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Irinotecan Is a Candidate for Concurrent Chemoradiotherapy

Irinotecan Is a Candidate for Concurrent Chemoradiotherapy

NASHVILLE, Tennessee—Irinotecan (Camptosar) is a candidate for concurrent chemoradiotherapy to treat non-small-cell lung cancer (NSCLC) because it is synergistic with platinum and is a potent radiation sensitizer, reported Hak Choy, MD, professor of radiation oncology at the Vanderbilt-Ingram Cancer Center in Nashville. The irinotecan/platinum combination was shown to be active in NSCLC in phase II studies. A number of researchers are now working on refining irinotecan/radiotherapy approaches for NSCLC in phase I and phase II trials, Dr. Choy noted.

"Only 14% of all lung cancer patients will be alive 5 or more years after their diagnosis," Dr. Choy said. "Of the 178,000 new lung cancer cases in 1997, 151,000 were NSCLC. Most of these were in advanced stages at diagnosis and 5-year survival is very dismal for stage III disease, about 5% to 10%."

Studies of combined-modality therapy have shown that sequential chemoradiotherapy is better than radiation alone and that concurrent chemoradiotherapy is more effective than sequential chemotherapy and radiation, according to Dr. Choy. Along with irinotecan, new agents being studied for concurrent chemoradiotherapy include paclitaxel (Taxol), vinorelbine (Navelbine), gemcitabine (Gemzar), and docetaxel (Taxotere). "The question now is which drug is optimal for use in concurrent chemoradiotherapy," Dr. Choy said.

Irinotecan Study Results

"A phase I/II study of weekly irinotecan/radiotherapy for NSCLC done by Takeda et al in Japan reported a remarkable 76% response rate, 1-year survival of 61%, and 2-year survival of 38%, " Dr. Choy said. Median survival was 15.7 months, and the main dose-limiting toxicity in this study was pneumonitis. Patients were treated with irinotecan doses of 30 to 45 mg/m2 and 60 Gy radiation.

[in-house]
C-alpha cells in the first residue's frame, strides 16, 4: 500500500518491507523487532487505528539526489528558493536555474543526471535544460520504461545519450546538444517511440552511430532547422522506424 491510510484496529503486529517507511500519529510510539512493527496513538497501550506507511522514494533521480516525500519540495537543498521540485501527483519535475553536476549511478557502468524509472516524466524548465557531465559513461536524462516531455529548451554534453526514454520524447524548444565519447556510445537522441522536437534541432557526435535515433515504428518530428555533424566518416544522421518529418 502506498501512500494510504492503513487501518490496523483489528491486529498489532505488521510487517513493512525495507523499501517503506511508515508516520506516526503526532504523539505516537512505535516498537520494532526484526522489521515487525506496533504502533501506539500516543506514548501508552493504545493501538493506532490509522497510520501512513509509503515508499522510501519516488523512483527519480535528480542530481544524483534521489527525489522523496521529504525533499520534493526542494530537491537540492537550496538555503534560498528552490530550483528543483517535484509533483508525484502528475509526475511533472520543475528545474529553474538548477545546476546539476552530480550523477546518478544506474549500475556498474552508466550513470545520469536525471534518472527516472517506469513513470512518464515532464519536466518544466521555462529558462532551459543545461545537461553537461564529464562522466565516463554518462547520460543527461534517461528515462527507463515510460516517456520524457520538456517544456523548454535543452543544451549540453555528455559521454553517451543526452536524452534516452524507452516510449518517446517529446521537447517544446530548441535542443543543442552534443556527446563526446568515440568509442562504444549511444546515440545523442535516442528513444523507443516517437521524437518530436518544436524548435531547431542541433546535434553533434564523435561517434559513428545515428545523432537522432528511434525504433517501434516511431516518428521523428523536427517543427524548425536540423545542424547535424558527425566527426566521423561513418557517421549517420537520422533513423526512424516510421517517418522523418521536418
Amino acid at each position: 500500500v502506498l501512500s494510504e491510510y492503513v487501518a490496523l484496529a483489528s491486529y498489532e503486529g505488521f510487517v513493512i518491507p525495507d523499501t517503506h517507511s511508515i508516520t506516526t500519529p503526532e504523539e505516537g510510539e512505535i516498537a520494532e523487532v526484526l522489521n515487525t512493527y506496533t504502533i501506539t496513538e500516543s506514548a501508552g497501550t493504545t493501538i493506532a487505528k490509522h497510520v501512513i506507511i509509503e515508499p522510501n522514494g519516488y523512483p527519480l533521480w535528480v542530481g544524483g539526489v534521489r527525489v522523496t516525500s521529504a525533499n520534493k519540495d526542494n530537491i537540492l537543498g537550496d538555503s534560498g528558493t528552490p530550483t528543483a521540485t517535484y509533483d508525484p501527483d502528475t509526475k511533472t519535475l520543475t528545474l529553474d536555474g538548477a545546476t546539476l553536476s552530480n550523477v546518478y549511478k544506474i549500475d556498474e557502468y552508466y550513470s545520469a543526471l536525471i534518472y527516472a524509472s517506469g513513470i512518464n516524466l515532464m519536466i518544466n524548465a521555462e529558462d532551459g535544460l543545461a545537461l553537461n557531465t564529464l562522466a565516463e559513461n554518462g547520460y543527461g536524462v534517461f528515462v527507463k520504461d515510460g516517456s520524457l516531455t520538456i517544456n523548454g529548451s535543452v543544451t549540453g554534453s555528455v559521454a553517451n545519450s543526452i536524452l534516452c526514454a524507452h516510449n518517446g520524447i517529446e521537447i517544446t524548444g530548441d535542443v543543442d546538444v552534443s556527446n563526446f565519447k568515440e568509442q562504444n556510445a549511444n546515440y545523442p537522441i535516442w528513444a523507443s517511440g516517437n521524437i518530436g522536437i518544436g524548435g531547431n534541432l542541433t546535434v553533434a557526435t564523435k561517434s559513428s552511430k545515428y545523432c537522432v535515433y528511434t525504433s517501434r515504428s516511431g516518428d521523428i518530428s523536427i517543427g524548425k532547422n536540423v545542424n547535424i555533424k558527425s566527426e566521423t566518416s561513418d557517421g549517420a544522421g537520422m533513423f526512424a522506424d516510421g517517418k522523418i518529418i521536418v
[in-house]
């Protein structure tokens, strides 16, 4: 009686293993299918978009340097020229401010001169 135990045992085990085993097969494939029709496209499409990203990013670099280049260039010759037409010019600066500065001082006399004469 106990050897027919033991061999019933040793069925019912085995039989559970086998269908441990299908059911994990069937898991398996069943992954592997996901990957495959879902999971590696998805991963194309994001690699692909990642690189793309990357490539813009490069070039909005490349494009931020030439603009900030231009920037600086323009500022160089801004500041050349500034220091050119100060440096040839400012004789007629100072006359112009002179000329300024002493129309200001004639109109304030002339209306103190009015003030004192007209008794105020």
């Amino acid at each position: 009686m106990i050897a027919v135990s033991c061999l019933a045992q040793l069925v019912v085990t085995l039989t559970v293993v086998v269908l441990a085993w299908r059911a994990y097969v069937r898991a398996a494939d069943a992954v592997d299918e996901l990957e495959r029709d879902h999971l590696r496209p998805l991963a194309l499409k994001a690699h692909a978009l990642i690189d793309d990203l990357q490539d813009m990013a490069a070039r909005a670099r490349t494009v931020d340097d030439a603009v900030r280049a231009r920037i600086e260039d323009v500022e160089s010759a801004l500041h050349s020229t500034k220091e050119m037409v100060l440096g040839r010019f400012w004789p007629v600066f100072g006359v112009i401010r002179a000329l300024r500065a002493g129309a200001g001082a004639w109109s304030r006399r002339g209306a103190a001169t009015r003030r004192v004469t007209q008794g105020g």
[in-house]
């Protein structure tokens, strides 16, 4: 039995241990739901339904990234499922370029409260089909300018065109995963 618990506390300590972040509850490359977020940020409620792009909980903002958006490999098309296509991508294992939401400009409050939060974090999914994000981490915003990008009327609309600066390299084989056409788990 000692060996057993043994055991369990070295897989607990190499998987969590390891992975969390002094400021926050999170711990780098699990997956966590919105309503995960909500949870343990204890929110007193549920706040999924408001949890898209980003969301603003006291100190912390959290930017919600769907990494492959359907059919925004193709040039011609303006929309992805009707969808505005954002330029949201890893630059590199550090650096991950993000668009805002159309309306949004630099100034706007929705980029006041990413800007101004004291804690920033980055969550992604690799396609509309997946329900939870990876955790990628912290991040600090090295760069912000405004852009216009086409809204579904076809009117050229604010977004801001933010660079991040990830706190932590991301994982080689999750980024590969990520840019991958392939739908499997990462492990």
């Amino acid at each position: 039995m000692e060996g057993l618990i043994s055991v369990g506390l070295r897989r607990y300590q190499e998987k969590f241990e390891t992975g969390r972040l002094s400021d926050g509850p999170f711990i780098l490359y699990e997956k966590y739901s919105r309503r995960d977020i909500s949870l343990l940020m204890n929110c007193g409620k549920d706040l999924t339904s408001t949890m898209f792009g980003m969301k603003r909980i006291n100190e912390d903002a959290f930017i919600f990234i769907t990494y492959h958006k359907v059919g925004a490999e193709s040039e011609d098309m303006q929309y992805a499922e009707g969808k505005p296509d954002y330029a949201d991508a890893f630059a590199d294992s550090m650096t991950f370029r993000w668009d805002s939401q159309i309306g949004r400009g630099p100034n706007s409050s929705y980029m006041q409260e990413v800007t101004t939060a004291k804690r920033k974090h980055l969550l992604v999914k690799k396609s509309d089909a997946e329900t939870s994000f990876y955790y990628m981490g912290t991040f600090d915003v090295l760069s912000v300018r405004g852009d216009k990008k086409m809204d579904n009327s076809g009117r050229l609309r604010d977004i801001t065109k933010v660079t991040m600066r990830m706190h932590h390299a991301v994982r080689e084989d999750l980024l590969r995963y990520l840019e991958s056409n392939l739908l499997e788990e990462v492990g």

A phase I study by Fukuda et al of irinotecan/cisplatin(Platinol)/radiotherapy reported a response rate of 65% and recommended phase II doses of this combination of irinotecan 60 mg/m2 and cisplatin 80 mg/m2. Radiation was given at 24 Gy plus a 26-36 Gy split course.

Toxicity Issues

Dr. Choy is co-chair of a phase I pilot study of irinotecan, carboplatin (Paraplatin), and radiation therapy for medically and/or surgically inoperable NSCLC now underway through the Vanderbilt Cancer Center Affiliate Network. He reported that 27 patients have been treated and that neutropenia had been the main dose-limiting toxicity. The maximum tolerated dose (MTD) of weekly irinotecan and carboplatin with radiation therapy was 30 mg/m2 for irinotecan and carboplatin at an area under the concentration curve (AUC) of 2. The overall response rate thus far is 62%, and survival data are not yet available.

"Weekly irinotecan with or without platinum can be combined with radiation therapy as long as you stay below the 60 mg/m2 dose level. So far, pulmonary toxicity has not been an issue with this combination," Dr. Choy said.

Irinotecan has also been combined with paclitaxel, carboplatin, and radiation, but Dr. Choy said this produced toxicity problems that limit this regimen’s usefulness.

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